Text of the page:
The last battleground for punitive damages is generally jury instructions. Note that there are two standard jury instructions for punitive damages. Standard Jury Instruction 503.1 is for the Bifurcated Procedure and Standard Jury Instruction 503.2 is for the Non-Bifurcated Procedure. For obvious reasons, the Plaintiff would want the Non-Bifurcated Procedure and the Defendant would want the Bifurcated Procedure. In the Bifurcated Procedure, the jury is charged with deciding whether punitive damages are warranted on the jury verdict form. If the jury finds punitive damages are warranted on the jury verdict form, then additional evidence on punitive damages, including evidence of financial net worth, is provided to the jury. If you are moving forward under the Bifurcated Procedure ensure there is enough time for this second presentation of evidence. There will be a second presentation of evidence and separate closing arguments. It will take at least a half day to conclude this second presentation of evidence and may take longer depending on the complexity of the Defendant’s finances.
All of the above being said, it is particularly important for the Defendant to ensure that the portion of the jury instructions defining “clear and convincing evidence” is included. At trial, Defendant’s counsel should ensure that the difference between the “greater weight of the evidence” and the “clear and convincing” standard is fully developed. The jury should understand that punitive damages are never appropriate if an award for the Plaintiff was a close call or that when utilizing the 51% standard (as greater weight of the evidence is sometimes described) a 51% belief that the Plaintiff is at fault is not enough to satisfy the “clear and convincing evidence” standard.
In addition to the “clear and convincing standard”, both the Plaintiff and the Defendant will want to ensure the jury understands the definition of “intentional misconduct” and “gross negligence.” The definitions of “intentional misconduct” and “gross negligence” set a high bar for the Plaintiff to overcome. This is particularly true when reading these definitions in conjunction with the “clear and convincing evidence” standard. That being said, the Defendant should speak to each required element in the definitions and point out to the jury each of the elements that was satisfied and that each element must be satisfied under the “clear and convincing evidence” standard. The Plaintiff should be mindful of the elements and the high bar set by the “clear and convincing evidence” standard. Too many times Plaintiff simply tells the story, casts the Plaintiff as a “bad person” and asks the jury to punish the “bad guy”. This simplistic approach may be effective if Defendant’s counsel doesn’t walk the jury through the individual elements of intentional misconduct or gross negligence. However, if the Defendant’s counsel has taken the jury through the elements of intentional misconduct and gross negligence it may be a strategic mistake for the Plaintiff to simply tell the jury how the Plaintiff was a bad actor. The Plaintiff can still show the jury that the Defendant was a “bad guy” but the most effective argument would also show the jury how the Plaintiff’s bad acts also satisfied the individual elements of “intentional misconduct” or “gross negligence.”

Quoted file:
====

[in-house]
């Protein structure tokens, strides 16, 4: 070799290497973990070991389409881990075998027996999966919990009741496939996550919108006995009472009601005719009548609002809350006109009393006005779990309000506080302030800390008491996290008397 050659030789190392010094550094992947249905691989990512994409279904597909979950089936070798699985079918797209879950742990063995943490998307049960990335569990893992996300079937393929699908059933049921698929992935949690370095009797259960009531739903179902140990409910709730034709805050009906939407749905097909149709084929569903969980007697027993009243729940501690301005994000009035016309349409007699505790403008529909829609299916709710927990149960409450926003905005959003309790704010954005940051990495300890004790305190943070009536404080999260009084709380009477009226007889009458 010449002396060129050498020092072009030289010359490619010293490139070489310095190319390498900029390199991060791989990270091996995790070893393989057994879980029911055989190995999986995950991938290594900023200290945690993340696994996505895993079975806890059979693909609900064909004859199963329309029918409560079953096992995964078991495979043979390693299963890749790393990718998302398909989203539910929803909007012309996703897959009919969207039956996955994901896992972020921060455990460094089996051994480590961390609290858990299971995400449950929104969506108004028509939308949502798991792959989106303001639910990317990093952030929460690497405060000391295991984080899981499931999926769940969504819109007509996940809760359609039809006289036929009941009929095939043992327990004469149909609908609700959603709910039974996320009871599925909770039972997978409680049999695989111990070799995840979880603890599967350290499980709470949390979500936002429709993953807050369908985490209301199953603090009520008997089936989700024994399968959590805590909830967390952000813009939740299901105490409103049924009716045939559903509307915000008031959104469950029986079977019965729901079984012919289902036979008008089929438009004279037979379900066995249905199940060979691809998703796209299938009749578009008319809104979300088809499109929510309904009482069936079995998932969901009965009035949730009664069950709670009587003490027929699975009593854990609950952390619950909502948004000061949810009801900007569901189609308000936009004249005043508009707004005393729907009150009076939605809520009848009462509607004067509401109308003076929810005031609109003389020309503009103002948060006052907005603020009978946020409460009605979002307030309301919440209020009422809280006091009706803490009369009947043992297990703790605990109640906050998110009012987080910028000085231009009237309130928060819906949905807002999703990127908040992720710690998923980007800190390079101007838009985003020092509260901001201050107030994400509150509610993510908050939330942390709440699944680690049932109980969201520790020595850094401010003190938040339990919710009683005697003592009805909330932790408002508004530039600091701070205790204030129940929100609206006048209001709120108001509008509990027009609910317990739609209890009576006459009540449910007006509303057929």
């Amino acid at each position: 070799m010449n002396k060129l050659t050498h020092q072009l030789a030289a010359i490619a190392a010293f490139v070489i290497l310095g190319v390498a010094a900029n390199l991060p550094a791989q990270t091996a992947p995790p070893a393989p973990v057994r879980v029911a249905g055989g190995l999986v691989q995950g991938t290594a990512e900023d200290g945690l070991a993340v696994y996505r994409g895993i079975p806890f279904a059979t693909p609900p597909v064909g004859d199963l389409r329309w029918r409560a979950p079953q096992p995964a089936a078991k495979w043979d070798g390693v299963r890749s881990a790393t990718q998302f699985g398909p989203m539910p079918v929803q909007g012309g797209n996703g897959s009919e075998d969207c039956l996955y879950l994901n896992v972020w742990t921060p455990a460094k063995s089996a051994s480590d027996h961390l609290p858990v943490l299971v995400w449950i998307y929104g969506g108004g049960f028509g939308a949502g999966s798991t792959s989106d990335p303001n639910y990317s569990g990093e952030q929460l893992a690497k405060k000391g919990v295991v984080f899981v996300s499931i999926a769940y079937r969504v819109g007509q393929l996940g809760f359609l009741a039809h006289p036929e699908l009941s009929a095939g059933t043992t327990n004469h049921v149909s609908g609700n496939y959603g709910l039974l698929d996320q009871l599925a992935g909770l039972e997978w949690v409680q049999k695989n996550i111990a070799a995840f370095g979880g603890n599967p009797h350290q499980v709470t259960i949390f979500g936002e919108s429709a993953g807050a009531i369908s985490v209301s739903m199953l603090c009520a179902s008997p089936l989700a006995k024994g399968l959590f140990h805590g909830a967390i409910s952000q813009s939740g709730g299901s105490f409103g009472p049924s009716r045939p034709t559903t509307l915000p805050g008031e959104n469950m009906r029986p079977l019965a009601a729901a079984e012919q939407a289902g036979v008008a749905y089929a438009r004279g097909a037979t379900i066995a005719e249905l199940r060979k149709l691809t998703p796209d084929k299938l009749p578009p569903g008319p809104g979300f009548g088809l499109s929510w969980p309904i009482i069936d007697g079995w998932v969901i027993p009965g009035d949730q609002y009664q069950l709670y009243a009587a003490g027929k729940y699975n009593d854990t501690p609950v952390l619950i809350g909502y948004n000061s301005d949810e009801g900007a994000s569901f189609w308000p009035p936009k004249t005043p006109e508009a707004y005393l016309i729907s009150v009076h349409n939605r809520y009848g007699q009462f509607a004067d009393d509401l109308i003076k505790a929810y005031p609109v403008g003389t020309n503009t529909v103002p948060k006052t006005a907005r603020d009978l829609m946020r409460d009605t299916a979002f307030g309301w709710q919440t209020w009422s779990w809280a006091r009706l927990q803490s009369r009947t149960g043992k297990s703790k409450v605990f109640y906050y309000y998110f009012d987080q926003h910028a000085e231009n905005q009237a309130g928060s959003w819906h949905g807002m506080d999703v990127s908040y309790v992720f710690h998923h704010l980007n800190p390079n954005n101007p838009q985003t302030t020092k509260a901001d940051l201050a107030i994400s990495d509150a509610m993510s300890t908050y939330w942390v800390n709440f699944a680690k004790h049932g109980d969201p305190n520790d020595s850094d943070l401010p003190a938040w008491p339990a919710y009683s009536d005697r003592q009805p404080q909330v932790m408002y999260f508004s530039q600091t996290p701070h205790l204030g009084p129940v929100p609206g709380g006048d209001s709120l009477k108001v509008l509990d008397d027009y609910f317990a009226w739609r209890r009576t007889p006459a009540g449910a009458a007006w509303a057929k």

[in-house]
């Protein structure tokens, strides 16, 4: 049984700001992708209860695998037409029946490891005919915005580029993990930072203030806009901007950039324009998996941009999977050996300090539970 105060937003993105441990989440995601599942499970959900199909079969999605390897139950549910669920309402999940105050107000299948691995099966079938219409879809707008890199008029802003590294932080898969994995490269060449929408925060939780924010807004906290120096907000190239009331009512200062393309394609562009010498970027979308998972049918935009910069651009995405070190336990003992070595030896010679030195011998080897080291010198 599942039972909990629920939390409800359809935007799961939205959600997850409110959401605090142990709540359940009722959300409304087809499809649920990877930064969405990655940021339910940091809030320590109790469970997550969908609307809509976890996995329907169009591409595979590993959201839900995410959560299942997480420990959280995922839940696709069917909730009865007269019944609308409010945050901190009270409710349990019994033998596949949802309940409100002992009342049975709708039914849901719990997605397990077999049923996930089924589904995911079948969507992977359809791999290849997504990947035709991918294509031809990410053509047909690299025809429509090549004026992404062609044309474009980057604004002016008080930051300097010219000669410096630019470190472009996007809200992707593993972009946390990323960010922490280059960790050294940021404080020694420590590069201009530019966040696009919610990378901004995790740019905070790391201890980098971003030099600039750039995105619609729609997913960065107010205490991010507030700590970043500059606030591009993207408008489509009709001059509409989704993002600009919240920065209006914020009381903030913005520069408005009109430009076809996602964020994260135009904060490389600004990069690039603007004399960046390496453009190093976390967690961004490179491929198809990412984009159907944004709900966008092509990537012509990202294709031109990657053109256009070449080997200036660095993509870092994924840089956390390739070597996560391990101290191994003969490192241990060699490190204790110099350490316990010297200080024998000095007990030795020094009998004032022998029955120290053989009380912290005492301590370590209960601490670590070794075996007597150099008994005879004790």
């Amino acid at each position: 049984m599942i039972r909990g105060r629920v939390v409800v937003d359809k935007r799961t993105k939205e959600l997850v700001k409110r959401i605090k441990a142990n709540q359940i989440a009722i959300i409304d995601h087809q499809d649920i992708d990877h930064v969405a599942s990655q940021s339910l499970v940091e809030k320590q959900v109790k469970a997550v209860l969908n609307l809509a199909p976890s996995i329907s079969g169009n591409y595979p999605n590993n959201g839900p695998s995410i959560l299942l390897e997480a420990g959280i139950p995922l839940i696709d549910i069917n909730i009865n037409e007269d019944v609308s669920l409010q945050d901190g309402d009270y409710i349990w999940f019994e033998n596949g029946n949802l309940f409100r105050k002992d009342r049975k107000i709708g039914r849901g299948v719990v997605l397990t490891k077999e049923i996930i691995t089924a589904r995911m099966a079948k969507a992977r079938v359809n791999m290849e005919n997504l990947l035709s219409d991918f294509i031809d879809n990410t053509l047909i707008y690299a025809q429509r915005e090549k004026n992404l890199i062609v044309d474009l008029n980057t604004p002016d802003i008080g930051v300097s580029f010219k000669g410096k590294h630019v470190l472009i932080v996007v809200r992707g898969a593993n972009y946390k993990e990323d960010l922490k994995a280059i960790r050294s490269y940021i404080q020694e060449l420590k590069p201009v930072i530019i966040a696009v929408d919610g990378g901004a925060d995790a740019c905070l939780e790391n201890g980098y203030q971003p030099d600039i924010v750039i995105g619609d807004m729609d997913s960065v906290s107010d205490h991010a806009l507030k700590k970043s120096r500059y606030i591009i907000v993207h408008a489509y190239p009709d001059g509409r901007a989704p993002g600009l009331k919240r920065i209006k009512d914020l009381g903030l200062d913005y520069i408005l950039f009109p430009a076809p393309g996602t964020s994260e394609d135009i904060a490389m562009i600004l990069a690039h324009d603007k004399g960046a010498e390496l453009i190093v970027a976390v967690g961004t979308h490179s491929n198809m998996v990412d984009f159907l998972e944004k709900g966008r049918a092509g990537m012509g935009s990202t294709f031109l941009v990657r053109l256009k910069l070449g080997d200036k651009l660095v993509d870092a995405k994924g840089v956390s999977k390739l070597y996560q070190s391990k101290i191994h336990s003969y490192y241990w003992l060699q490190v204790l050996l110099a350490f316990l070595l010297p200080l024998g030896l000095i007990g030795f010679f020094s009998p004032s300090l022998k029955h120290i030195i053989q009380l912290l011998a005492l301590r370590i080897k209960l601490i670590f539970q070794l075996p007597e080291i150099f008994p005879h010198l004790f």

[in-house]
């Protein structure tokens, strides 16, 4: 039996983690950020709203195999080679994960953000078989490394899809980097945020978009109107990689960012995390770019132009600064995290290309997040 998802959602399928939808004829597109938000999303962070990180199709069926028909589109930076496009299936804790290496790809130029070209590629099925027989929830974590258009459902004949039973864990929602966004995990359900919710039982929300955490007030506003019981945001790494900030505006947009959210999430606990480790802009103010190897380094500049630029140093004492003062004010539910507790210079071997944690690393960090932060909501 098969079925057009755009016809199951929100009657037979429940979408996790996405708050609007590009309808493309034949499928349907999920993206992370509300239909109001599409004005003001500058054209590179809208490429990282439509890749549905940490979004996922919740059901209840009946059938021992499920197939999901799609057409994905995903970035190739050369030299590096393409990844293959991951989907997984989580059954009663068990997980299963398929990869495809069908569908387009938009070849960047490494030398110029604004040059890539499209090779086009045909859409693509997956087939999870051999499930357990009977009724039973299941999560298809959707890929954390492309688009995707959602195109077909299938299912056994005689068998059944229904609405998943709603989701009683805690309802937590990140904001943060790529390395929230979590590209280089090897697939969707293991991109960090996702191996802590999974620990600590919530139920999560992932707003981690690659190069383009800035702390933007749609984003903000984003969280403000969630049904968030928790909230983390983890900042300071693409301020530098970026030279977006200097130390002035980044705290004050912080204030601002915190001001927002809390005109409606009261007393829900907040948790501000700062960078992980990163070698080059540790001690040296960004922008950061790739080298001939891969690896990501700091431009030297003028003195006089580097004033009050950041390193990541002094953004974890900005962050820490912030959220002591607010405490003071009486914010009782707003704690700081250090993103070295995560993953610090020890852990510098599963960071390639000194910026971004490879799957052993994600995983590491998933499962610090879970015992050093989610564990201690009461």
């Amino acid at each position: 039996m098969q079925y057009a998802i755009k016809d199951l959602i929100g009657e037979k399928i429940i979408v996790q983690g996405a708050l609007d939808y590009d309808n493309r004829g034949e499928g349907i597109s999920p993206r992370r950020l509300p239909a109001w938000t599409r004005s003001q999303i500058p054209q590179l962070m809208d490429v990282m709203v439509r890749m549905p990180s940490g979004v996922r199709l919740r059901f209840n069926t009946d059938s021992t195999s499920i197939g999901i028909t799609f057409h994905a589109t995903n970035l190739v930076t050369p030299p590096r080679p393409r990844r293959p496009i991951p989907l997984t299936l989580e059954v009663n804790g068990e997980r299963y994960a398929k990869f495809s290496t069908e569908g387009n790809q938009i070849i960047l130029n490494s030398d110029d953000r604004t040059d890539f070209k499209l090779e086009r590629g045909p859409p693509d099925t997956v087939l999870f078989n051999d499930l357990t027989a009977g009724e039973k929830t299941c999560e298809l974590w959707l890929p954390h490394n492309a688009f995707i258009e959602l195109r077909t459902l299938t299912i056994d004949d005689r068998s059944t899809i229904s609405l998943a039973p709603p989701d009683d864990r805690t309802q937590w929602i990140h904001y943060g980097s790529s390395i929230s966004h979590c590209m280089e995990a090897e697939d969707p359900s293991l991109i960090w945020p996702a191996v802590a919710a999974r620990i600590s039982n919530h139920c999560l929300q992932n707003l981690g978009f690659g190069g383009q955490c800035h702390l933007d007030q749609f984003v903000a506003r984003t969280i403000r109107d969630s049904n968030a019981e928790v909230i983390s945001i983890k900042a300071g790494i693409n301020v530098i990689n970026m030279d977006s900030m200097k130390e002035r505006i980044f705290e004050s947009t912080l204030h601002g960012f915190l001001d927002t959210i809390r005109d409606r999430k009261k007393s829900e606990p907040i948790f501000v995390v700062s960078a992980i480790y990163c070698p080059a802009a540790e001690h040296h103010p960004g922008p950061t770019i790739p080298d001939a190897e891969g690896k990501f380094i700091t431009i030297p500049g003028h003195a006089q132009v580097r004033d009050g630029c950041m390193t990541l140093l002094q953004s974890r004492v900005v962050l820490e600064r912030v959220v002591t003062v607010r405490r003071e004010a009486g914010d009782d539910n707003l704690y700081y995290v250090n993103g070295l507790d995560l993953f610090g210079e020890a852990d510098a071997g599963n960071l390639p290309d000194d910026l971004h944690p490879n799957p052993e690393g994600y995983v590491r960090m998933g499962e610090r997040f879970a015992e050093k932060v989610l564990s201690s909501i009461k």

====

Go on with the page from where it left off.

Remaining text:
If you haven’t read my first blog on punitive damages you should take time to review its contents. After reading the first blog it should be clear that any claim of intentional misconduct or punitive damages should be a dog fight from start to finish. A Defendant should never concede an intentional misconduct count when a good faith motion to dismiss can be filed. Once an intentional misconduct count is properly pled, the burden for adding a claim for punitive damages is low. Because punitive damages claims open financial net worth discovery and open the Plaintiff up to punitive damages that may be up to four time compensatory damages, the defense of even adding a claim for punitive damages to the Complaint should be vigorous.
Once a punitive damages claim is properly added, the Defendant should do everything possible to limit the scope of financial discovery and should try and take control of the jury instructions in an attempt to give the Defendant every advantage at trial. Likewise, the Plaintiff should realize that a claim for punitive damages gives them significant leverage but can also result in catching a tiger by the toe. Plaintiff and Plaintiff’s counsel should be well aware that litigating punitive damages is very, very expensive and that when they ultimately get to trial the burden of proof for obtaining punitive damages is a very, very high bar to overcome. When a Plaintiff litigates punitive damages, particularly if they demand too much money, they back the Defendant into a corner. Like the old saying, “any dog backed into a corner, wither vicious or not, is going to bite back.” A Plaintiff that is not financially prepared for the litigation they instigated may be very unhappy with the result, especially considering the large financial commitment required to get to trial on a punitive damages claim. Like any case, both Plaintiff and Defendant should be mindful of the risk and financial commitment required by the lawsuit and should evaluate their claims and settlement positions accordingly.